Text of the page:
Retroperitoneal fibrosis has been treated successfully with the drug azathioprine in a few cases. Another drug, Progesterone, has been used in Latin America for the treatment of retroperitoneal fibrosis. More research is needed to determine the long-term safety and effectiveness of these experimental treatments.



The drug tamoxifen has been used to treat individuals with retroperitoneal fibrosis with positive results. However, more research is necessary to determine the long-term safety and effectiveness of this potential treatment for individuals with retroperitoneal fibrosis.



Information on current clinical trials is posted on the Internet at www.clinicaltrials.gov. All studies receiving U.S. government funding, and some supported by private industry, are posted on this government web site.



For information about clinical trials being conducted at the NIH Clinical Center in Bethesda, MD, contact the NIH Patient Recruitment Office:



Tollfree: (800) 411-1222

TTY: (866) 411-1010

Email: prpl@cc.nih.gov



For information about clinical trials sponsored by private sources, contact:

www.centerwatch.com

References

TEXTBOOKS

Schumacher Jr, HR. Multifocal fibrosclerosis. In: Bennett JC and Plum F, Eds. Cecil Textbook of Medicine, 20th ed. Philadelphia, PA: W.B. Saunders Co; 1996:1529.



Yamada T, et al., eds. Textbook of Gastroenterology. 2nd ed. Philadelphia, PA: J.B. Lippincott Company; 1995:2317.



JOURNAL ARTICLES

Meier P, et al. Retroperitoneal fibrosis, an unrecognized inflammatory disease. Clinical observations and review of the literature. Nephrologie. 2003;173-80.



Elinav H, et al. Retroperitoneal fibrosis - clinical response to steroid treatments. Harefuah. 2003;142:166-69.



Kardar AH, et al. Steroid therapy for idiopathic retroperitoneal fibrosis: dose and duration. J Urol. 2002;168:550-55.



Bani-Hani KE, et al. Retroperitoneal fibrosis. Demographic, clinical and pathological findings. Saudi Med J. 2002;23:711-15.



Pierre S, et al. Retroperitoneal fibrosis: a case report of spontaneous resolution. Clin Nephrol. 2002;57:314-19.



Monev S. Idiopathic retroperitoneal fibrosis: prompt diagnosis preserves organ function. Cleve Clin J Med. 2002;69:160-66.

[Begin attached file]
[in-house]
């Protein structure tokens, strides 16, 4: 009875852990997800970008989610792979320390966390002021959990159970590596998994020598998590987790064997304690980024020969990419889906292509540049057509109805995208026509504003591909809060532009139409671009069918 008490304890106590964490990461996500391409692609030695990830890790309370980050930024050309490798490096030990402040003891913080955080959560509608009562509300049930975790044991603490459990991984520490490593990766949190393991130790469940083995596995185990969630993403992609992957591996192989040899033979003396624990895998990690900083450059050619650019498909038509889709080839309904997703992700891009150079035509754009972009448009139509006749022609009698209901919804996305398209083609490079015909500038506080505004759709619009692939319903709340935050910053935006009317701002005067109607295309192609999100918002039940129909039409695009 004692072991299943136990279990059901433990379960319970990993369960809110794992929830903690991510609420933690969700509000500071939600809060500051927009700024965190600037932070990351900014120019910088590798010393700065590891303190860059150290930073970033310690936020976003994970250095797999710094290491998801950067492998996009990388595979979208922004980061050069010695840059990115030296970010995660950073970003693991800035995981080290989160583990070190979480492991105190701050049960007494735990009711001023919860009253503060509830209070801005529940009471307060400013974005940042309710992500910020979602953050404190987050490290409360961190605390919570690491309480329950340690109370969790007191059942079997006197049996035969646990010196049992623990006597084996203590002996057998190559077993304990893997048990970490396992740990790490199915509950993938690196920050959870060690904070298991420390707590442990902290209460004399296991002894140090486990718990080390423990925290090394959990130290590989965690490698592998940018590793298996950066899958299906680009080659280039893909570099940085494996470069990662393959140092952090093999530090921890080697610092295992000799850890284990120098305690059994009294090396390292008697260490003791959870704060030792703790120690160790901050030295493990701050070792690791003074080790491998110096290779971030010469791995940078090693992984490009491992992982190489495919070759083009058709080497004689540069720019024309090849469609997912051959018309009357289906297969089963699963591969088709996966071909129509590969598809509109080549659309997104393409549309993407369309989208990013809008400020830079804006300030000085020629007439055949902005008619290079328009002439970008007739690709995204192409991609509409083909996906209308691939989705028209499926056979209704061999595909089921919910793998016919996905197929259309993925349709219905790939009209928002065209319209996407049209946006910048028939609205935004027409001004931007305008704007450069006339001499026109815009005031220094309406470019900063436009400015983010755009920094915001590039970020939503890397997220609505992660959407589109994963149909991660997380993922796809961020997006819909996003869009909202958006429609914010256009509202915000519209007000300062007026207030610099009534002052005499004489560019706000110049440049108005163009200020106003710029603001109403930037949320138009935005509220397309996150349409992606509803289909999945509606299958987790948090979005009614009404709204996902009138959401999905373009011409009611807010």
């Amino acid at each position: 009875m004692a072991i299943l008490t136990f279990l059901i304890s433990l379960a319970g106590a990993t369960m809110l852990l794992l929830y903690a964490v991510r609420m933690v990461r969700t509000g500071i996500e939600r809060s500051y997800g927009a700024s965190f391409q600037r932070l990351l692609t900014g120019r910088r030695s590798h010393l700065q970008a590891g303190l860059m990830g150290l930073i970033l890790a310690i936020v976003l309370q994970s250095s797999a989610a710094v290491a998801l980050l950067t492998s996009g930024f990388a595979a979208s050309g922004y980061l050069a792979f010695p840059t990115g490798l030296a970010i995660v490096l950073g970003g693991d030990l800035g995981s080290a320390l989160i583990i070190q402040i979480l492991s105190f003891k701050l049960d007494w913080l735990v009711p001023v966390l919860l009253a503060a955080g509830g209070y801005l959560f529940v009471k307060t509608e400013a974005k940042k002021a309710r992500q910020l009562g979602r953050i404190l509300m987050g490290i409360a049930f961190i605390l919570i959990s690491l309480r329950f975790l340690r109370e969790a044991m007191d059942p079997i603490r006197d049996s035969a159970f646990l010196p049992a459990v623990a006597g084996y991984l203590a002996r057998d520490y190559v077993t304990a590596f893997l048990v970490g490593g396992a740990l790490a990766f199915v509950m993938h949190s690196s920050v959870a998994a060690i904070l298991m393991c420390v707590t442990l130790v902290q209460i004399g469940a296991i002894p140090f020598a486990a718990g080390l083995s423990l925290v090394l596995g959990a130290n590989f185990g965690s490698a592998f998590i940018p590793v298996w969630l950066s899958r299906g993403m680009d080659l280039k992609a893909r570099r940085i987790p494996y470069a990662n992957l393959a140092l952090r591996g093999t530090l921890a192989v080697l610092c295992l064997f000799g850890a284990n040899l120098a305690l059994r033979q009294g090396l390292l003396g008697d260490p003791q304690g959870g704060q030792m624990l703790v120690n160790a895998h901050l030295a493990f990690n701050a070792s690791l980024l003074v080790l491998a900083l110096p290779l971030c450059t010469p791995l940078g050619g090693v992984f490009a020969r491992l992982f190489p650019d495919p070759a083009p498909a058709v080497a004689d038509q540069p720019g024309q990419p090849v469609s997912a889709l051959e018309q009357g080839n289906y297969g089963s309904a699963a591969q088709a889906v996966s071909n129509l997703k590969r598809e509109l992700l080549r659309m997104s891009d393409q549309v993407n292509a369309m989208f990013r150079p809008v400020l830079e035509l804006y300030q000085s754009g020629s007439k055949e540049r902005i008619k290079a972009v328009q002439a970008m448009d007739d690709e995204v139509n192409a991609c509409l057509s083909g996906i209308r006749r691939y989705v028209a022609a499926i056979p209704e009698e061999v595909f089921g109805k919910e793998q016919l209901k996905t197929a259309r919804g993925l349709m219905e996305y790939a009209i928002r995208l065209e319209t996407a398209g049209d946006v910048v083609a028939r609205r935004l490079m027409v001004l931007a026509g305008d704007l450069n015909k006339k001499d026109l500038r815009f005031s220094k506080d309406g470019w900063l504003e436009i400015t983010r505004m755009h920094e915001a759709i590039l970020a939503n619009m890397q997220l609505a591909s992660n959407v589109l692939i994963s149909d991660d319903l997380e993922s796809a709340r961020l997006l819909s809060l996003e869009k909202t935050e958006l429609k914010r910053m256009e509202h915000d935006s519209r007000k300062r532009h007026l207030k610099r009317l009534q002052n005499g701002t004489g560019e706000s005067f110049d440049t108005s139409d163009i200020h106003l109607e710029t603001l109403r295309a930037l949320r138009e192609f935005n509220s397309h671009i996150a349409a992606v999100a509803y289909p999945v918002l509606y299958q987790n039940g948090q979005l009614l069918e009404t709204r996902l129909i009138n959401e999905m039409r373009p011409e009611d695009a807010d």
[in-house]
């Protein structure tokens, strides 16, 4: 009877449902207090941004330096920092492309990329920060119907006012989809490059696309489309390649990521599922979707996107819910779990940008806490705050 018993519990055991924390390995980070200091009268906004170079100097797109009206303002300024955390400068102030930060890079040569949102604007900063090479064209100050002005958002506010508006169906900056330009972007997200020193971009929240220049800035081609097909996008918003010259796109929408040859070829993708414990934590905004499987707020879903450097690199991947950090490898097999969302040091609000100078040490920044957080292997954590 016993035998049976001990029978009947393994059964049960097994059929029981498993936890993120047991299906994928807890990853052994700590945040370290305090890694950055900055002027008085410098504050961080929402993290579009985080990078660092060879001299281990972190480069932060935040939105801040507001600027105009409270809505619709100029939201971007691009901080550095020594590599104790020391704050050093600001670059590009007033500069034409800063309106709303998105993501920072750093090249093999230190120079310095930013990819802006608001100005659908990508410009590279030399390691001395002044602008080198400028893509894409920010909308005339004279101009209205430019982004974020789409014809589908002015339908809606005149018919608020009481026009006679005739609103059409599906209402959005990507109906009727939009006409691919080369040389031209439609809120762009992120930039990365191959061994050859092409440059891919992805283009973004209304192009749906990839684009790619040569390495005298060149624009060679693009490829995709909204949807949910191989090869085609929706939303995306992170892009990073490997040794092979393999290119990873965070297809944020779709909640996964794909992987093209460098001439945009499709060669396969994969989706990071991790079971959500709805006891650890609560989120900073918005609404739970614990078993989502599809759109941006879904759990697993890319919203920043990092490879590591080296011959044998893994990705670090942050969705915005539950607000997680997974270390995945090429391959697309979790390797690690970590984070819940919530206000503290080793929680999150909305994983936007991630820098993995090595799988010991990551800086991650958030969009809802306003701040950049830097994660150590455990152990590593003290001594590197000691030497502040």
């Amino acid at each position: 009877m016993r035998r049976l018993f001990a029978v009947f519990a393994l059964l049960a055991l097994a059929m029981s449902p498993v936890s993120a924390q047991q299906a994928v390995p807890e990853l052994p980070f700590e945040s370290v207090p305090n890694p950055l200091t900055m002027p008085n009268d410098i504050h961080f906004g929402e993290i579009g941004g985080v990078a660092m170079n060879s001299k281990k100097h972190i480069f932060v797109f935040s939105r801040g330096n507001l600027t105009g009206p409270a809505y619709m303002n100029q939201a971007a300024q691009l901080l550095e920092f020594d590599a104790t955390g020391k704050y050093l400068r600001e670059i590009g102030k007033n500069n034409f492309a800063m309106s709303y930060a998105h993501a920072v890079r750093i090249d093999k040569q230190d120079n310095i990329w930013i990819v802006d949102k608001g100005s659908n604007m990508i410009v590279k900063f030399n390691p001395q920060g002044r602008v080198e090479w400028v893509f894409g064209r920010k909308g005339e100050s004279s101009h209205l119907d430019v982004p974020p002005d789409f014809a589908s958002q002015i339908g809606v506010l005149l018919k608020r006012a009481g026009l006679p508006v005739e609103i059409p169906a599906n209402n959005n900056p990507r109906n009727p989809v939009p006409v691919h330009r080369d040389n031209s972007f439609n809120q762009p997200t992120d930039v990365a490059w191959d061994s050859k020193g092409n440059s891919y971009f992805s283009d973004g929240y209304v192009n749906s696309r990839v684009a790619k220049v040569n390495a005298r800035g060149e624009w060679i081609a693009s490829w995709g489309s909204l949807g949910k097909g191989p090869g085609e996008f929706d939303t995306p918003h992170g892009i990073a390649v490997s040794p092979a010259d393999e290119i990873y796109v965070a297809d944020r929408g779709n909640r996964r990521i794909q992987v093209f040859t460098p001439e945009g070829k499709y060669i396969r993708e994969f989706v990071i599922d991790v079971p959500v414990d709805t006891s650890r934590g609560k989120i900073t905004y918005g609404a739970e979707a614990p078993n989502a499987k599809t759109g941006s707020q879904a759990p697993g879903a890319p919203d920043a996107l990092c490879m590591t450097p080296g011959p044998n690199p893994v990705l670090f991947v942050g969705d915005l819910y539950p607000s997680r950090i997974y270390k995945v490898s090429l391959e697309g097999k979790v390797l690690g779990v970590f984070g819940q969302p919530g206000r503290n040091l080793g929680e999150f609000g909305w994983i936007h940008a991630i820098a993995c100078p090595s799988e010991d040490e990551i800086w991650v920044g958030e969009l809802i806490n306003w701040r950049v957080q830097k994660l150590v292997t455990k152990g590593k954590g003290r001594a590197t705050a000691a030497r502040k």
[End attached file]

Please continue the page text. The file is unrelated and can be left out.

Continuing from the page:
Onuigbo M, et al. Retroperitoneal fibrosis: unusual cause of low back pain. South Med J. 2001;94:735-37.



Dedeoglu F, et al. Successful treatment of retroperitoneal fibrosis with tamoxifen in a child. J Rheumatol. 2001;28:1693-95.



Inoue T, et al. A case of retroperitoneal fibrosis responding to steroid therapy. Hinyokika Kiyo. 2001;47:321-24.



Lachkar A, et al. Treatment of idiopathic retroperitoneal fibrosis. Ann Urol (Paris). 2001;35:148-50.



Demko TM, et al. Obstructive nephropathy as a result of retroperitoneal fibrosis: a review of its pathogenesis and associations. J Am Soc Nephrol. 1997;8:684-88.



Klisnick A, et al. Combined idiopathic retroperitoneal and mediastinal fibrosis with pericardial involvement. Clin Nephrol. 1999;52:213-15.



Fujii K, et al. Localized nodular idiopathic retroperitoneal fibrosis: successful treatment with surgical resection. Pancreas. 1999;19:213-15.



Moroni G, et al. Retroperitoneal fibrosis and membranous nephropathy. Improvement of both diseases after treatment with steroids and immunosuppresive agents. Nephrol Dial Transplant. 1999;14:1303-05.



Grotz W, et al. Treatment of retroperitoneal fibrosis by mycophenolate mofetil and corticosteroids. Lancet. 1998;352:1195.



al-Musawi D, et al. Idiopathic retroperitoneal fibrosis treated with tamoxifen only. Br J Urol. 1998;82:442-43.

Resources

National Kidney Foundation

30 East 33rd Street

New York, NY 10016

Tel: (212)889-2210

Fax: (212)689-9261

Tel: (800)622-9010

Email: info@kidney.org

Internet: http://www.kidney.org



NIH/National Institute of Diabetes, Digestive & Kidney Diseases

Office of Communications & Public Liaison

Bldg 31, Rm 9A06

31 Center Drive, MSC 2560

Bethesda, MD 20892-2560

Tel: (301)496-3583

Email: NDDIC@info.niddk.nih.gov

Internet: http://www2.niddk.nih.gov/



Genetic and Rare Diseases (GARD) Information Center

PO Box 8126

Gaithersburg, MD 20898-8126

Tel: (301)251-4925

Fax: (301)251-4911

Tel: (888)205-2311

TDD: (888)205-3223

Internet: http://rarediseases.info.nih.gov/GARD/



Retroperitoneal Fibrosis World Support

2 Ferris Ave.

Mitcham Vic, 3132

Australia

Tel: 03 9874 7850

Email: retroperitoneal_fibrosisworldsupport@yahoogroups.com

Internet: http://health.groups.yahoo.com/group/retroperitoneal_fibrosisworldsupport/



For a Complete Report